French Grammar Guide for non-francophones

Direct Object Pronouns (e.g.: me, te, le, la, etc.)

In this section: Description, Questions, Exercises


Overview of Direct Object Pronouns

A direct object comes right after the verb, without an intervening preposition. Consider the following:

  • a) Je mange une pomme.
  • b) Je parle à ma soeur.

In a), une pomme is a direct object; in b) ma soeur is an indirect object since there is a preposition between it and the verb. Direct object pronouns replace the first type, for example:

  • Je mange une pomme > Je la mange ("I eat it").
  • Elle connaît Robert > Elle le connaît ("She knows him").

Direct objects answer the question "What?" or "Who?" ("... is affected by the verbal action?"). For example, in the previous examples, we can ask "What did I eat?" (une pomme), "Who does she know?" (Robert). We know then that  pronouns which replace these are direct object pronouns.

French direct object pronouns appear in the following table:

English French Example
me me Il me voit ("He sees me").
you (tu) te Il te voit ("He sees you").
it, him le Il le voit  ("He sees him/it").
it, her la Il la voit  ("He sees her/it").
them les Il les voit  ("He sees them").
us nous Il nous voit ("He sees us").
you (vous) vous Il vous voit ("He sees you").

Position of Direct Object Pronouns

Unlike English, French direct object pronouns come immediately before the verb, e.g.:

  • Je te vois.
  • Je les vois.
  • On la voit.
  • On nous voit.

When used in the passé composé, they precede the verb avoir, e.g.:

  • Je t'ai vu.
  • Je les ai vus.
  • On l'a vue.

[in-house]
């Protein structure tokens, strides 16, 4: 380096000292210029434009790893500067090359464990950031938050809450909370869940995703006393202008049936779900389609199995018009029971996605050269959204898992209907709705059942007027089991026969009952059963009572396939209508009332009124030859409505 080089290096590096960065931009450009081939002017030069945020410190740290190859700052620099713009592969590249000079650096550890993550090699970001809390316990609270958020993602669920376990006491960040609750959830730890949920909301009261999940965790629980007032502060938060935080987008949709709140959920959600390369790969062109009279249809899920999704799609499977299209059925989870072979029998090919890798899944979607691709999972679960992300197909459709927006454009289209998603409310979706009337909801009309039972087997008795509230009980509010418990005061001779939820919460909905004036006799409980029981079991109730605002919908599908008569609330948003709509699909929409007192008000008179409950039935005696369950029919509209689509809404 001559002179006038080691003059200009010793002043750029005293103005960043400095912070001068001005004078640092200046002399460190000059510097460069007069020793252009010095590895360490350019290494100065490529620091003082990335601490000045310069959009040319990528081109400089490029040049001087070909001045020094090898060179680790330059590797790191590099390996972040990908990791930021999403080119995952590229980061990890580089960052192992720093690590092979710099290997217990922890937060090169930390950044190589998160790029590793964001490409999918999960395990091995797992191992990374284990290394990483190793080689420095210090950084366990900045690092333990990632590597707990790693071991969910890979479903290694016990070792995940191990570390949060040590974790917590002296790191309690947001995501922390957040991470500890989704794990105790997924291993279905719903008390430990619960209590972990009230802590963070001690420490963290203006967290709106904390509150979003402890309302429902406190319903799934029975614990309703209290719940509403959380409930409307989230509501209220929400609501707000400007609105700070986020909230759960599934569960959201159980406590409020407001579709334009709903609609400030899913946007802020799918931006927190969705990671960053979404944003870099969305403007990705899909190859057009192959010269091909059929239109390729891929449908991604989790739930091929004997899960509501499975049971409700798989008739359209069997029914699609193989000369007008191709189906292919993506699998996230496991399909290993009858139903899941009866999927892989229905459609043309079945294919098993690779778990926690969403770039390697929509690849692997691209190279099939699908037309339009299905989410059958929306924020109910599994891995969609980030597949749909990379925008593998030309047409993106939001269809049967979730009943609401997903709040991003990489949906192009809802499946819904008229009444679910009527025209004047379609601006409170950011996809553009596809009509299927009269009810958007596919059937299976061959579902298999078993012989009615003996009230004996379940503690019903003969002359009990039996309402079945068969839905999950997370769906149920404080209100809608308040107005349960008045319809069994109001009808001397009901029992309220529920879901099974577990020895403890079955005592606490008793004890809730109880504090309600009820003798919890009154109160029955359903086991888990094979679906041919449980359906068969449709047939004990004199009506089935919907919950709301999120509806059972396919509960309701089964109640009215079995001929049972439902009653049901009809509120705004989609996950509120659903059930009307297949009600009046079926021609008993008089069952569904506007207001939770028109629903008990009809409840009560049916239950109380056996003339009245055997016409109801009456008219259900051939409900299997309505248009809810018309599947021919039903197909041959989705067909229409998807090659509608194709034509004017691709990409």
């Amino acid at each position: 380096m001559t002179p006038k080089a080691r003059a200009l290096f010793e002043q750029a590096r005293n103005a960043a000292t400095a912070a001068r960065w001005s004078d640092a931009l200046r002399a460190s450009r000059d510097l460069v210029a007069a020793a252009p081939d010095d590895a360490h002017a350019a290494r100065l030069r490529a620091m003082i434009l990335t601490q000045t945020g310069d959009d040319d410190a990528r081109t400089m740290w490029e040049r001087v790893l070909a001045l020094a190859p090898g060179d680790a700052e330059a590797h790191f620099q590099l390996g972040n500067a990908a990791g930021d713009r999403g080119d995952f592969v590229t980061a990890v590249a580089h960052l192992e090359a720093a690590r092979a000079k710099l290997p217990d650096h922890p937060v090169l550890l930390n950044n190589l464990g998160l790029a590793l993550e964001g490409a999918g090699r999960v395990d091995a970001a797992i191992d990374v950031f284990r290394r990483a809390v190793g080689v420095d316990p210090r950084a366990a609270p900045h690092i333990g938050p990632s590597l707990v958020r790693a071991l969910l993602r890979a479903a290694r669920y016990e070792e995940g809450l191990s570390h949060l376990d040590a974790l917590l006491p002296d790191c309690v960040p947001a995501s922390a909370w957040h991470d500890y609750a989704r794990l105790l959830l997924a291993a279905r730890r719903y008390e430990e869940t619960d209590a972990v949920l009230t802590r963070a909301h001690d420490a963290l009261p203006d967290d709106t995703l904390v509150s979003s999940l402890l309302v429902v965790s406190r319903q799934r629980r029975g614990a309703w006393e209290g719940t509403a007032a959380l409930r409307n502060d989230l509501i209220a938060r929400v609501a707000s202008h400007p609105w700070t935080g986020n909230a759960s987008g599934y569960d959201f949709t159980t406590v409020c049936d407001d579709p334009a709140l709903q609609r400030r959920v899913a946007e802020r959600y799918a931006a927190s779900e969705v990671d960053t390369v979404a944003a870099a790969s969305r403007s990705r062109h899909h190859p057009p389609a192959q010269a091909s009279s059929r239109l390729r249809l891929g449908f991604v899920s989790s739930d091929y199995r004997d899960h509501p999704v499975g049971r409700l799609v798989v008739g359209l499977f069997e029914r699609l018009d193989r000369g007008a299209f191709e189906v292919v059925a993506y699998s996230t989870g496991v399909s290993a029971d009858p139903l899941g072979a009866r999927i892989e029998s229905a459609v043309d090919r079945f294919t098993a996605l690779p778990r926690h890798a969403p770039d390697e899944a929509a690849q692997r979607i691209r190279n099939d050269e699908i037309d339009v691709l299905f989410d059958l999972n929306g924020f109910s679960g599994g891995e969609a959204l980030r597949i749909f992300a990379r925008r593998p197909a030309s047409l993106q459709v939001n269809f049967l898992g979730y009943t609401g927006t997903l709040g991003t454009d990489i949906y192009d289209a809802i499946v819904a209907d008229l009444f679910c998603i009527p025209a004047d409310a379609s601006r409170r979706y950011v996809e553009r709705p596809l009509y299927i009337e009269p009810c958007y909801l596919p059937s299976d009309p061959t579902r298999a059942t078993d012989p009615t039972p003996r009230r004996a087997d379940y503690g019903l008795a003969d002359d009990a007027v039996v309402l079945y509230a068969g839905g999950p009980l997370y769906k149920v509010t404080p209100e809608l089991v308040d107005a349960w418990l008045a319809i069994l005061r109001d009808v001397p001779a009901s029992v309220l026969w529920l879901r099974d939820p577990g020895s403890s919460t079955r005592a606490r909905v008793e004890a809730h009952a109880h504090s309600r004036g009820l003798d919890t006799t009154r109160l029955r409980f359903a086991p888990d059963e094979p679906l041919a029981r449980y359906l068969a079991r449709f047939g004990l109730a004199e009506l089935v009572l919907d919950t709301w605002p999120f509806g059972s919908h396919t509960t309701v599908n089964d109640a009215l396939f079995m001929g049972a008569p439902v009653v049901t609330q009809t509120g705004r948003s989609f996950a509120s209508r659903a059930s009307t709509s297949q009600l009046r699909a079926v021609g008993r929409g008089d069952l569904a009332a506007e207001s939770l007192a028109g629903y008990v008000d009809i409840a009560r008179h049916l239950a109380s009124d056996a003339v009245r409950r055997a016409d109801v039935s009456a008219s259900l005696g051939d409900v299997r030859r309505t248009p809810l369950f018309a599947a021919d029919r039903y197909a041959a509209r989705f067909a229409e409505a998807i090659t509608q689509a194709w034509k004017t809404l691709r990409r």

• On nous a vus.

However, when used with other conjugated verbs followed by an infinitive, direct object pronouns come after the first verb and before the infinitive, e.g.:

  • Je peux te voir.
  • Je dois les voir.
  • Je veux la voir.
  • Ils aimeraient nous voir.

The one context where direct object pronouns do in fact follow the verb is in an imperative (a command), e.g.:

  • Faites-le!
  • Mange-la!
  • Écoutez-moi!

Note that, as in the last example, me becomes moi and te becomes toi in an imperative (all the other ones remains the same, e.g.: Écoutez-la = "Listen to her"). Note also that in imperatives, the direct object is attached to the verb with a hyphen.

Past Participle Agreement

When a direct object precedes the verb, the past participle agrees with it in number and gender, e.g.:

  • ... une pomme ...  je l'ai mangée
  • ... des filles ... je les ai vues

 You can find more information about past participle agreement here.


  • Be sure to place direct object pronouns before the main verb.
  • Make sure me, te, le and la change to m', t', and l' if the next word begins with a vowel, e.g.: Paul l'aime.
  • Make sure past participles agree with direct object pronouns if they are feminine or plural.
  • Use direct object pronouns with the verbs aimer, écouter and aider (e.g.: Je les aide and NOT Je leur aide).


Tags: elision imperatives past participle passé composé auxiliaries
In this section: Description, Questions, Exercises

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